Northwest Arkansas Times from Fayetteville, Arkansas on August 15, 1974 · Page 4
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Northwest Arkansas Times from Fayetteville, Arkansas · Page 4

Fayetteville, Arkansas
Issue Date:
Thursday, August 15, 1974
Page 4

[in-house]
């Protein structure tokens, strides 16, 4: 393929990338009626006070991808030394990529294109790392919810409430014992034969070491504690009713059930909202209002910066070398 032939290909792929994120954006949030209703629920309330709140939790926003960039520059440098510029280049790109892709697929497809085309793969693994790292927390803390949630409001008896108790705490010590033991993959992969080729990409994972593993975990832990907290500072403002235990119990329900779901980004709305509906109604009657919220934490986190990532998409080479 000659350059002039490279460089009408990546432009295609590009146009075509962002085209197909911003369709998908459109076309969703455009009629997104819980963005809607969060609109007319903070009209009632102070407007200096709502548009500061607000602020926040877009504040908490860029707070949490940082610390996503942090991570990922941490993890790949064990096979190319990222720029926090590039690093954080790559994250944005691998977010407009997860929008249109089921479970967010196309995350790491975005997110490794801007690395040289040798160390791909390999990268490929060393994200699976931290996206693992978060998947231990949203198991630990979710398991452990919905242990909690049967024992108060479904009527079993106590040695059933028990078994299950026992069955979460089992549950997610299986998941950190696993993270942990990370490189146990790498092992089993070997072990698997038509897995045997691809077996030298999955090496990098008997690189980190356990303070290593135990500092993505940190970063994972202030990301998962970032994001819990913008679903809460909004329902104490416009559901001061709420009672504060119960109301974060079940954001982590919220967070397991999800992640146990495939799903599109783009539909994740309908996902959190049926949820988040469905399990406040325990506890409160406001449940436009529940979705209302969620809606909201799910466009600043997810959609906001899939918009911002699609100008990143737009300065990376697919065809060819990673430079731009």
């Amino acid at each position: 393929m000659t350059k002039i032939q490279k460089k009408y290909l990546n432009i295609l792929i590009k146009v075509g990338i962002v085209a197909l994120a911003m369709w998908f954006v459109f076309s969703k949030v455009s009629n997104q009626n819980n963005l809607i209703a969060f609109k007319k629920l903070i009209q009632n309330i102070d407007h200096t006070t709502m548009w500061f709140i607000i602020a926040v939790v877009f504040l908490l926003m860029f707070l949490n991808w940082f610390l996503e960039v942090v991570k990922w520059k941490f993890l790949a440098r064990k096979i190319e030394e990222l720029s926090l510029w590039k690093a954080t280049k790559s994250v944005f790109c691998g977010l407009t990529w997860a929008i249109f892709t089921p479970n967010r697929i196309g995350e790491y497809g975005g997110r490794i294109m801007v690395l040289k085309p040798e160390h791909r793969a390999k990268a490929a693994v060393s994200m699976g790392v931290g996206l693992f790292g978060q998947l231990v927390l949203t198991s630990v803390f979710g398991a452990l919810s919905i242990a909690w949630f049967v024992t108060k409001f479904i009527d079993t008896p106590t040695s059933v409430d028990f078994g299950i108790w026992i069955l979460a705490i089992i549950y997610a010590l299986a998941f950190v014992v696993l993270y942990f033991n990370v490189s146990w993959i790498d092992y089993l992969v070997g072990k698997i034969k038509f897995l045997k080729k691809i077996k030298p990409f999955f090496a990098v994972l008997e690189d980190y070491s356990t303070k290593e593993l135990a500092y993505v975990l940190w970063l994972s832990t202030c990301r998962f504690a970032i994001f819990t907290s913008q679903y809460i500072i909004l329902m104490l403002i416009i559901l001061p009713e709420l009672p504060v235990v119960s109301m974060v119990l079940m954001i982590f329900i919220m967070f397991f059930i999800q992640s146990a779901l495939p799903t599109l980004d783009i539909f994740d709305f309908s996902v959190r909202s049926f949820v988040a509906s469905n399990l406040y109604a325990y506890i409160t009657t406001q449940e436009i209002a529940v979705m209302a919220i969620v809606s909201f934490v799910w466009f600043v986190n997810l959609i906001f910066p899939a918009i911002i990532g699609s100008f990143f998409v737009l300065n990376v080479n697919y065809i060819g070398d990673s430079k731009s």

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Editorial-Opinion Page The Public Merest Is The First Concern Ot This Newspaper 4 · THURSDAY, AUGUST IS, 1974, , \ \ '. . ** f · · ^ -^ ·*', Man Is President Ford? Where To...And With Whom A question that will linger throughout the balance of the 1974 general election campaign is what effect the Nixon resignation will have on Republican candidates for of- : fice. This is particularly true in cases of those GOP candidates who have been staunchly partisan on the ex-president's behalf. A case in point is that of Rep. John Hammerschmidt of the Third Congressional District, only Republican in the Arkansas:. delegation. Rep. Hammerschmidt has voted-' "in support of the Nixon administration's various programs and policies more or less as a matter of course, and as recently as a · couple of weeks ago was (1) doubting that President Nixon had done anything to be impeached for; (2) advocating that the President resist calls for resignation, and (3) suggesting that the best thing Congress could do would be to hurry up with the process and get it over with. In fact, Rep. Hammer- Schmidt commented a few days before President Nixon's resignation that Congress should have dispensed with the impeachment procedure "a year ago." Rep. Hammerschmidt forgets when he says this is that lie, along with a good many other of the POP faithful'have been busy strewing the impeachment process with an awesome assortment of obstacles, including an unqualified support of every untruth issued by the White House. » One school of thought has it that the "honeymoon" period of Gerald Ford's new presidency will extend down to other mem- 'bers of the Republican Party and that the "Watergate morality" will not be too much of a factor in the November election. Another school has it that the public mood, in the wake of Watergate and the resignation, is to finish up the "house cleaning", with a new slate of elected officials. One must imagine, for instance, that while Rep. Wilbur Mills is surely "safe" in his bid for re-election, he won't win by as large, a margin as he might have, had not the . /niilk^fun^ anrj^xeiated campaign indiscre- · ^Itions'-^ut'facedj'^elatiye to his campaign activities" of two' years ago. To his credit, Bill Clinton, Fayetteville law professor who is Democratic candidate for Hammerschmidt's seat, has been suggesting resignation for Mr. Nixon right along. Clinton sized up the situation perceptively, we believe, putting priorities in needed perspective. The nation needs a confident, per- ible hand on the controls in dealing with the economy -- and Mr. Nixon's had grown increasingly shaky. The solemn truth of the matter, as Mr. Clinton correctly divines it, ·:.; "is \that ; evM granting a successful defense L: 6f-Articles of Impeachment in the Senate by Mr. Nixon, the nation is dangerously near an economic calamity that Mr. Nixon had grown powerless to deal with. Not everyone does, but if one buys this line of reasoning, then it is possible to contend that if President Ford rescues some stability from the march of stagflation, then it will reflect to the credit of GOP incumbents. More likely, though, it will serve to remind voters that a change of office holders is, apparently, the real key to righting an awfully unsteady state of affairs. Uohn I. Smith Area Farming ·· By JOHN 1. SMITH J One." farmer stated Saturday ."that our several rains last week ;\vere worth a million dollars. "Another farmer who Rot a two :jnch rain when the clouds first ^appeared about a week ago said That substantial new growth "was appearing in his pastures. 'But we need several rains like those of the last week for a full regrowlh of the grass. The rains in the Midwest came too late to save the great corn crop which was hoped for in the spring. Corn, of course, must have rain at tasselin'g time, and a lot of our corn did not get rain at that important time of pollination. One farmer who irrigated his sweet Bc'otn and sold it on the Square each Saturday stated that he was planting a second crop a fall crop. No doubt, he will fight a lot of ear worms. The ear worms grow each year in population as the months roll by, hut we hope that this fine producer can conquer them. From Oar Files; How Time Flies '10 YEARS AGO Voters in Springdale will ballot Tuesday on whether or not to finance the $600,000 expansion of the Ralston-Purina Company. The company located "in Springdale in 1963. Plans for the 1964 Fayetlevillo .United Fund campaigning took a "major step forward today with, the naming of ten business and 'community leaders who will ' serve as division chairmen. They are: Don Trumbo, Jr., Al -50 YEARS AGO i C o r n e r s t o n e laying cere- ! monies, completing the new · Epworth League building on ; Mount Sequoyah were held this ; afternoon, the Mount being 1 crowded for this event. Tom J. Terral is leading by i 7,000 votes out of the 170,000 ; counted at three o'clock this ' afternoon. Lee Cazort Klan en- 1 100 YEARS AGO The corn prospect on Rich land, we are told, is very ; promising.'One of otir farmer friends from that section of the county we learn that very little raise from 35 to 10 bushels to the acre without another drop of rain. In other portions of the county we lear nthat very little if any corn will he raised. The little girls sing it; Ihe Ifttle boys whistle it: everybody knows it, an dnow, oh, jee- Majors, Jim Wheeler, Jim Sandlin, Lewis Shelenberg, Dr. Phil Deal, Bunn Bell, Sam Matthews, Arthur Davidson, and Mrs. Cornelia Bowman;; The city of FayeUe'yille pumped more water in July than at any time in history. Carl Smith, city water superintendent, said city residents used an average of 4,500,000 gallons a day. dorsee for governor, is still in second place and has conceded the election. The new Crystal Ice Plant on Fri sco stall an, Isfriin nih'g* alt: tw'f capacity and "wagoh's'' J "are delivering the new product to Fayetteville families. whilikins, our c i t y band toots it! "Mol-lie-ele Dawling" is what ails 'em all. The author of that song can draw upon us for a free obituary notice at any time. Our parlicaular friend, John M a 11 h e ws, presented.·· us . this week with a '"very" : fine water-mellon. Such'.cool favors" are very acceptable this hot weather. Many thanks, John. They'll Do It Every Time Osa? TO SE A SAU30N ON eVBRY CORNER HOW ITS A BANK- IS THISPR06RESS? ONTHrS SITE WILL BE ERECTED , . . By JACK; ANDERSON WASHINGTON -- Behind the broad shoulders, square jaw and ruggedly handsome features, what is President Gerald Ford really like? We have checked with congressional sleuths, who in preparation for Ford's vice presidential confirmation hearings earlier this year gave him the most thorough investigation of any man ..who has ever assumed the office. We have talked pri- the -office. We have "talked privately with some of his most intimate friends. We have obtained access to the confidential audit of his tax returns. From these sources, we have put together a portrait of an intensely human .President, basically decent. · inherently honest, without guile, who still would like his firends to call him "Jerry."He uses expletives that would be deleted from White House transcripts, but he never would pretend he didn't. His profanity is good-natured, not vicious characterizations of his enemies. . · . . ,:.. ; ,Wheri..Ford first learned about ,' : the:/Nixon "enemies' list," ' lie 1 . ' rem'arked in. disbelief: "If you have so many enemies you have to keep a list; you are in trouble." Nor have his 'friends ever heard him, even in his most relaxed moments, let an ethnic slur slip by. He has often voted against the economic interests of the blacks. At first he opposed but later supported civil rights legislation. When the black congressional caucus opposed his confirmation as -.. vice president, Ford was hurt. " " ' ' The Washington Merry-Go-Round "You would think they would know me better," he told a friend sadly. Another friend recalls watching a TV newscast with Ford when the cameras focused on an impoverished black family being evicted from their home in Mississippi. Ford jumped up in agitation. "What a shame! W h a t a shame! "A country this rich can do better." The new President has a robust sense of humor and enjoys locker-room jokes. In the backrooms, he has the loose masculine manner of the football star he once was. . H e i b e l t s an occasional drink and doesn't try to hide the fact. For his thirsty friends, he mixes the drinks himself and never summons-an aide to wait on him. A visitor caught him in shirt sleeves helping to pack the crates ; when he moved from his .congressional office'to the vice presidential quarters. The visi- . tor, not. recognizing the.muscu- lar Ford, mistook him to be the chief of the moving'crew. Afterward, a friend asked him why he'didn't, let his staff handle the packing. "Oh," shrugged Ford, "this is 'the kind of thing I can do." After he was appointed vice president, we phoned him at his modest Alexandria, Va., home and got a man's voice on the other end. It was Ford still answering his own telephone. The President instinctively likes people' and is concerned about them. He tied up a friend for long hours helping hrm with vice presidential arrangements. The friend's exasperated wife finally complained that he may as well not b o t h e r to come home but slay at the Fords'. Gerald Ford picked up the phone and apologized to her. "I just couldn't have gotten by without him," said Ford about her husband. She was flustered but mollified. At a small social gathering, another friend recalls, the men were talking about world affairs ' and the women were discussing the problems. of the ' handicapped. The compassionate Ford shifted his attention to the women's conversation. As Washington watchdogs, we have had occasion to check into reports that Ford has misused campaign money. We dis-- covered on the contrary that he has always refused to accept cash contributions. He has insisted upon cheeks which can be properly recorded. We never found the. slightest evidence for his own personal use. The audit of his tax returns confirmed our findings. Once he mistakenly spent $1.167 in political funds for a family trip to their, condominium in the Vail, Colo., ski country. The moment he discovered the bookkeeping mistake, he immediately reimbursed the political account. The Internal Revenue Service also disallowed, an $871.44 deduction that Ford had taken for the special clothing he purchased for the 1972 Republican RIGHT NOW BOTH the June Vrict'.Hluly issues ot "Arkansas State Plant Board News" are right before us. The June issue discusses the Gypsy Moth which is a major threat to our hardwood timber. · They eat thft leaves and completely defoliate the trees. This report stated: "Until 1970 gypsy moths have been confined largely to New York and New England, but since then have been spreading rapidly. They defoliated 1.7 million acres of forest in 1973. They prefer deciduous, trees, such as Oak, birch and poplars, but will defoliate spruce or pins ,--jf v other trees are not available." The July issue discusses the Japanese beetle and states: "Adult' Japanese Beetles feed heavily on fruits, flowers, and foliage of over 300 different host plants. The larvae, or grub! live in the soil and feed on the fibrous roots of a number of grasses, field and truck crops and ornamental plants. Larvae are particularly destructive to grasses in pastures, lawns and established turf, causing wide areas of dead, brown grass. The ..Japanese Beetle is similar in size and habits to the common May Beetle native to Arkansas. It is much more destructive, however, because it builds up rapidly into tremendous numbers and feeds heavily on a much wider range of plants. The Japanese Beetle is similar in shape and color to the green June hug, but much smaller, and its back is bronze instead of dark-green. "A Federal Japanese Beetle quarantine has been in effect since 1919. The insect does not .Mend itself well 'to quarantine - ; and .control measures, however. · Spread occurs readily by natural means and is helped greatly by man. Immature stages are easily transported long distances in soil or nursery slock. Adults can be transported by motor vehicles, rail and particularly by jet aircraft. To be effective, control measures must be aimed primarily at the immature stages in the soil. This is greatly hampered by current restrictions on residual pesticides. In fact, these restrictions rule "out the possibility of eradicating the pest once it becomes established." This insect has been discovered at the Blythville Air .Force; Base, having perhaps hitch-hiked on a plane. They can not travel very far by wing. These insect problems arc pointed out, not to tell the farmers to make them their problems right now, but to point out the problems which face our entomologists. About all we can do is to support them in all of their experimental investigations until they find or devise, a plan of attack. Then will be the time to work individually on the plans which will be devised. These serious insect problems, like plant and animal disease problems, arise before us annually, and it takes trained scientist to handle them. Let's support our trained scientist In the handling of Iheso problems. S«e Of Affairs Mystery Of The Smoking' Tapes convention. The IHS raled that the new suits were not "unique or distinctive" in character and, therefore, leveled a $4,355.77 tax deficiency against Ford. Ford's lawyers assured him that _ he was entitled to the deduction and could: defeat the IHS in tax court. Nevertheless, Ford insisted upon, giving the government the benefit of any doubt arid ordered his accountant to write the IKS a check. Ford's returns show he earned a total income of $224,364,10 .for the first three years of the 1970s, He paid $75,111.44 ,or about .a. third of his income, in federal taxes. An additional $6,261.42 was. paid to Michigan in state taxes. : The FBI investigation of Ford before his confirmation as vice president was so thorough, ha was told, that agents even questioned, a hfgh school football player who allegedly had been kneed by Ford in a tough-fought game. The referees threw Ford out of the game over the inci-; dent. As Ford was later told, the former football rival confirmed that Ford had been ejected from the game but confessed that Ford had never actually kneed him. Ford commented to friends that he was pleased the FBI had been §o thorough. , By CLAYTON FRITCHEY WASHINGTON -- In the postmortems on the downfall of Richard Nixon, attention is sure to focus on the mystery of why he handed over the "smoking guns," which is simply another way of saying the smoking tapes. In short, why did he [atally-incriminate hirnself:?...... Since-there was"'lib White House hesitation about losing, 'mislaying, altering, blurring or even erasing any number of other subpoenaed tapes, w h a t was the point in surrendering . intact (or sufficiently intact) the only two recordings which contained evidence conclusive enough to insure removal of the President and, possi'bly, his prosecution? Twice now, last spring a n d last week, Mr. Nixon surrendered some of the tapej he was ordered to relinquish by the Supreme Court and, before that, by U.S. Dist. Judge John Sirica. Yet in both instances he ducked full compliance either by failing to turn over · certain critical tapes for one reason or another or by turning over ones that had been tampered with. Naturally this aroused wide spread public suspicion, but legally Mr. Nixon got away with it. Hence, it is not easy to understand why the retiring President last week relinquished and made public the June 23, 1972, tapes which showed him plotting the Water- gale coverup with his chief of staff, H.R, Haldeman. IN VIEW-PP.-the selectivity praeliceii - ^y/i ItJrV yielding: 'up^.HVe subpoenaed tapes, it is equally h a r d to understand why last winter he also surrendered the damning recording of March 21, 1973, which pictured him as ordering the payment of hush money to keep the Watergate defendants from involving the White House in the break-in. The March 21 tape was only one of a number that special prosecutor Leon Jaworski had subpoenaed through Judge Sirica. The: special prosecutor, however,; did not get all he asked for because the former President's attorneys informed the court that some of the taped conversations had been' lost, others had not been recorded and still others had inexplicable gaps. The same routine followed in the wake of the Supreme . Court's order to turn over an additional 64 White House recordings. Almost daily, Mr. Nixon's counsel, .Tames St. Clair, reported new-difficulties: One crucial 'conversation with Charles Col son, a former Whit* House assistant, reputedly was never recorded. A second was flawed by "poor audio quality," a third had a five-minute gap and a fourth contained only a fraction of a conference between Mr. Nixon and Haldeman. Finally, St. Clair later topped this by a second report to Judge Sirica saying still another nine tapes were not available, either because they were not recorded or could not be found, or something. Since the handling, or rather mishandling, of : both the first and second batch of tapes inevitably strained White House credibility, it is hard to see how Mr. Nixon could have been much worse off in public opinion if the tapes of March 21 and June 23 had a l s o disappeared or ended up with gaps or "unintelligible" blurs. After all, th» really Incriminating dialogue in these two tapes adds up only to a couple of recorded minutes. FOLLOWING A LONG visil with Mr. Nixon, Rabbi Baruch Korff said his great friend had told him that of all the 64 tapes covered by the Supreme Court decision the "only one of any importance" was the June 23 recording that Mr. Nixon made public last week, It that is so, how is it that it didn't get lost like so many of the others? Or ond up with a gap of a minute or two? The preservation of the t w o key tapes is difficult to square with the ruthless Actions of a President who di'dn't hesitate to obstruct justice, 'betray his oath of office and deceive even his closest associates. It should be noted, however, that Mr. Nixon from the beginning temporized with the tapes. Is there an adult American who has not wondered why the former Chief Executive did not openly destroy all the recordings on the day that their existence was revealed by the Senate Watergate investigating committee last July? Since Mr. Nixon was then professing grave concern over "national security," he could, have publicly justified the destruction on the grounds of protecting t h e national interests. That would not have satisfied Mr. Nixon's critics, but it probably would have been- generally accepted, or accepted enough. In any case it would have insured the President against, impeachment.. There would have been no chance of removal had It not been for the tapes. Even with them !t wasn't easy. (C) 1974, Los Angeles Times Changing Of The Guard WASHINGTON (ERR) -From Richard M. Nixon to Ger- .aid R. Ford: The method by which presidential power was transferred -- through' resignation -- was unique in American history, hut the act itself was not. Ford, in fact, is the ninth "accidental President" ot the United States. Of the 13 Presidents elected in this century live, including Nixon, failed to complete their terms. The United States, then, has had ample experience in coming to terms with a Vice President suddenly elevated ta Chief Executive. Generally speaking, the new man in the Oval Office can count on a "honeymoon", period with tha news media and the opposing political party. And he can look forward to even greater rewards: Every Vice President who succeeded a President in mid-term in this century went on to win election in his own rfght. PRECISELY THE ^ o p p o s i t e pattern prevailed in the 19lh century. All four accidental Presidents of that period either were deeply unpopular at the time of their succession or shortly became so. None was subsequently elected, 'much less nominated, to a term of his own by a major political party. The first two accidental Presidents -- John Tyler and Millard Fillmore -- came to power under strikingly similar circumstances. Each succeeded a Whig President who died in office. And each pursued policies 'that his predecessor probably, would have opposed. Both made the mistake of antagonizing Sen. Henry Clay of Kentucky, one of the most powerful politicians of the tirhe.; Andrew Johnson and Chester A. Arthur, the next two accident^l . Presidents, came : to office through the assassination of their predecessors. In ad- dition,both'suffered-from Apolitical image problems of almost insurmountable magnitude. Johnson got o f f . to a had start by appearing drunk at his inaugural.'He antagonized Congress to such a degree that he was i m p e a c h e d a n d nearly convicted. Arthur's problems were compounded by a remark made by Charles J. .Guiteau,' President Garfield's: assassin.- After firing the fatal shot, Guiteau shouted: "I did it and I want to be arrested. I am a Stalwart and Arthur is President now." Stalwart was the name then applied to the conservative wing of the Republican party; GOP moderates were known as Half-Breeds. Arthur was a dyed-in-the-wood Stalwart who had never held elective office and was a product of the New. York Republican spoils system.' As President, Arthur surprised, both wings of his party hy con-' ducting an honest, efficient, and dignjfied administration. ; ALL SIGNS indicate that; Ford will receive the same broad sympathy accorded Theo-. dore Roosevelt, Calvin Coolidge,' Harry Truman and Lyndon^ Johnson when they picked up the reins of executive power.' Already a popular figure within · his own party. Ford made a^ favorable impression on many Democratic and independent voters during his brief tenure; as Vice President. There is virtually no chance that he will; blunder like Tyler and Fillmore- and pursue policies significantly different from those of his predecessor. ' ' Ford's quarter-century of experience in Congress no doubt, will serve him as well as Lynd o n Johnson's comparable experience served him. Because- of public weariness after th» long ordeal of Watergate/, Ford's honeymoon period prom-; ises to be longer than most.; But all honeymoons come to an end. Most Presidents are judged according to their- behavior and achievements, in' the more fractious period that inevitably follows. Two or per-' haps six years from now, th»: 'public 1 will have taken its tru» measure of President Ford: